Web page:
EDITORIAL: New York: Death by a thousand fees

A rendering from 2019 of the renovated Clifton Park DMV office
A rendering from 2019 of the renovated Clifton Park DMV office

What’s the big deal? It’s just another buck. Heck, you pay three times that for your morning latte.

So what’s the big deal about Gov. Andrew Cuomo’s proposal to add $1 to transaction fees with the state Department of Motor Vehicles as part of his plan to balance the state budget?

The proposal – which would add $1 to the cost of all driver’s license and vehicle registration transactions – would raise nearly $18 million for the state over the next five years.

But rather than help the state close its looming budget deficit (which seems to be getting smaller on its own by the day), the money from the fee would go into a dedicated transportation fund to pay for technology upgrades so the state could provide even more online services.

Oh, but don’t worry. The fee would only be temporary, the governor’s office says, expiring after five years.

Listen, if you believe New York is ever going to voluntarily give up revenue once it’s begun collecting it, look no further than the tolls on the state Thruway. They were supposed to expire in 1996.

Sure another dollar might not seem that much on top of the $26-$140 the state already charges for vehicle registrations or the $80-$110 it charges for licenses and permits.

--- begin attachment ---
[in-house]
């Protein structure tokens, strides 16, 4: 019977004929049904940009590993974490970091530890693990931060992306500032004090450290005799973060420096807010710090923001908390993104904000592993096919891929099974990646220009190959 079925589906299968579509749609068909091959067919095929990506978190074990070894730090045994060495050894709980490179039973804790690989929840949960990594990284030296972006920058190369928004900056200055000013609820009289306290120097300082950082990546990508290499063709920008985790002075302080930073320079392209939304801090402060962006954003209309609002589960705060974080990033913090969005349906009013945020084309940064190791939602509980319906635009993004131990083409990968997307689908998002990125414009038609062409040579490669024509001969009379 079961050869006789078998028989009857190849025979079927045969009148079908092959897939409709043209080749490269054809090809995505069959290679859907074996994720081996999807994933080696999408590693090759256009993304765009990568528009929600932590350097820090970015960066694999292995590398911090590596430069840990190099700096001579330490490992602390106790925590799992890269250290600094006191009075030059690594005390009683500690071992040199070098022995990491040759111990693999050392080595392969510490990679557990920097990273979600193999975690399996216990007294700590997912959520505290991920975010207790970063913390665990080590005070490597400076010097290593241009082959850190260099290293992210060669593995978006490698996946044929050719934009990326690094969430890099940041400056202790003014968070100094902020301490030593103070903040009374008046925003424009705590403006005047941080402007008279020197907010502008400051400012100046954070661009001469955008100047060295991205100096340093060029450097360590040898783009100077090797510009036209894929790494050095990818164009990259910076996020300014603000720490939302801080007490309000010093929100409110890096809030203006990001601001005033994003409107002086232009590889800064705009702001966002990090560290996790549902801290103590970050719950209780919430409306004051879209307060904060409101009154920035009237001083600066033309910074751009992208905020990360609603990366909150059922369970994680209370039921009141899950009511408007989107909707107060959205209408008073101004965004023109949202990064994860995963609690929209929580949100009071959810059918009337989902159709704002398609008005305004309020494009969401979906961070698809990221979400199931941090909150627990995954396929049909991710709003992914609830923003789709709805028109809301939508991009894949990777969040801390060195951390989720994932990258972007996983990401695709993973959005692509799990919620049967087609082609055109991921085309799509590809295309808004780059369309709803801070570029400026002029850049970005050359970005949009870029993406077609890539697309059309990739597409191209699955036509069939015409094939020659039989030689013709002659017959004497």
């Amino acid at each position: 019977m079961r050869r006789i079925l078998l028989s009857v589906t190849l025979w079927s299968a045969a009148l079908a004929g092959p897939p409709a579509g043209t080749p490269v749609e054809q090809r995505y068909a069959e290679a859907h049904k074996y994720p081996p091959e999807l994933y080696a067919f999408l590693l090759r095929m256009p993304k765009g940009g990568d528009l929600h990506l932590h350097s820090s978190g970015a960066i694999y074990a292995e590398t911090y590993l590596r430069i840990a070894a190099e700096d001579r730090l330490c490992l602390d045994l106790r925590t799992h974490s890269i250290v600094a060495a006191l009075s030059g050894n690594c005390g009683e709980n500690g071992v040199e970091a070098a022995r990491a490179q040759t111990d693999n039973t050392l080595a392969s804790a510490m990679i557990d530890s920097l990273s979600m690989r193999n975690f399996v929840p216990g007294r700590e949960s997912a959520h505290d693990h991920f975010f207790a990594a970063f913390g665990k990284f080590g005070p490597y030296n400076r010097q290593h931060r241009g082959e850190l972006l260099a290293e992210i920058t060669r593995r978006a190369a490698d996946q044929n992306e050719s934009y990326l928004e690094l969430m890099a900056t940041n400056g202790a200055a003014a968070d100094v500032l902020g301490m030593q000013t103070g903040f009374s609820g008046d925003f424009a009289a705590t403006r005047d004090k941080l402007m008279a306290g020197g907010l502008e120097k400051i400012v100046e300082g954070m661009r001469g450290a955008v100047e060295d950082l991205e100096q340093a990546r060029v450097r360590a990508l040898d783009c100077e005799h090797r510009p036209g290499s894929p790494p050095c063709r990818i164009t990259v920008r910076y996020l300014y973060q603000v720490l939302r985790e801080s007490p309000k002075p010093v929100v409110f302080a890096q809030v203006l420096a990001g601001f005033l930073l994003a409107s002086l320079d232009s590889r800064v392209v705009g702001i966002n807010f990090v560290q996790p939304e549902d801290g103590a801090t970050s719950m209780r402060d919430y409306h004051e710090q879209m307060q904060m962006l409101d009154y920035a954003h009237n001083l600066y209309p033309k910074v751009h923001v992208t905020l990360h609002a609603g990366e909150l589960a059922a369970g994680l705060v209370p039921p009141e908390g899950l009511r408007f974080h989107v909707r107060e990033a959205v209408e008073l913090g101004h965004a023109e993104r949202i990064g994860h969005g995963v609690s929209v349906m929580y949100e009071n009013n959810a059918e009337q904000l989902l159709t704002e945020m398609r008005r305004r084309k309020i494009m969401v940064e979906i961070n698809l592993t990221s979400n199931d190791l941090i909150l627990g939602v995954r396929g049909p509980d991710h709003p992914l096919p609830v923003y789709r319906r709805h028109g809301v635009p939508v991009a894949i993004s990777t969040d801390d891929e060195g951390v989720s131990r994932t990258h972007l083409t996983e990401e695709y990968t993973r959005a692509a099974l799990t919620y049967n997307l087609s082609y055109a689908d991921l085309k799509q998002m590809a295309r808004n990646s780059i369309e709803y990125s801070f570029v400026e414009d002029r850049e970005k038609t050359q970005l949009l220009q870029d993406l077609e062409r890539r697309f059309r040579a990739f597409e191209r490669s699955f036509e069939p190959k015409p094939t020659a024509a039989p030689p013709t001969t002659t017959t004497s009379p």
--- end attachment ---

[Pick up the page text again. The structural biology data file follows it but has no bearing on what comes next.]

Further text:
But it’s more than just a dollar. The new fee is problematic for a couple of reasons.

For starters, it’s a way New York can tax its citizens without actually labeling it a tax. State fees and surcharges drive up costs on everything from cell phones to car insurance to car rentals to health insurance to recycling your car’s tires.

New York taxpayers are bombarded with these hidden expenses to the tune of tens of millions of dollars a year.

Second, the proposal unfairly targets upstate residents. Who’s more likely to have to register a car or renew a driver’s license or do any business with the DMV? Someone who has to drive to work like most upstaters do, or someone who takes the subway or other mass transit to get around, like New York City residents?

Another issue with the fee is that it’s being used for more spending.

We understand the state is under the financial gun due to the economic consequences of the coronavirus crisis.

But as we’ve said in criticizing’ the governor’s budget proposal already, the state looks like it’s planning to rely more on higher taxes and more federal aid (which New Yorkers also pay through income tax) rather than by making long-overdue tough decisions on spending reductions.

If the state needs to upgrade its computers, it should weigh that spending priority against others before just automatically adding a new fee/tax to pay for it.

This fee is death by a thousand cuts, another way to squeeze more money out of the pockets of New York’s already overtaxed residents.

The state needs to find another way out of its financial mess.

Categories: Editorial, Opinion

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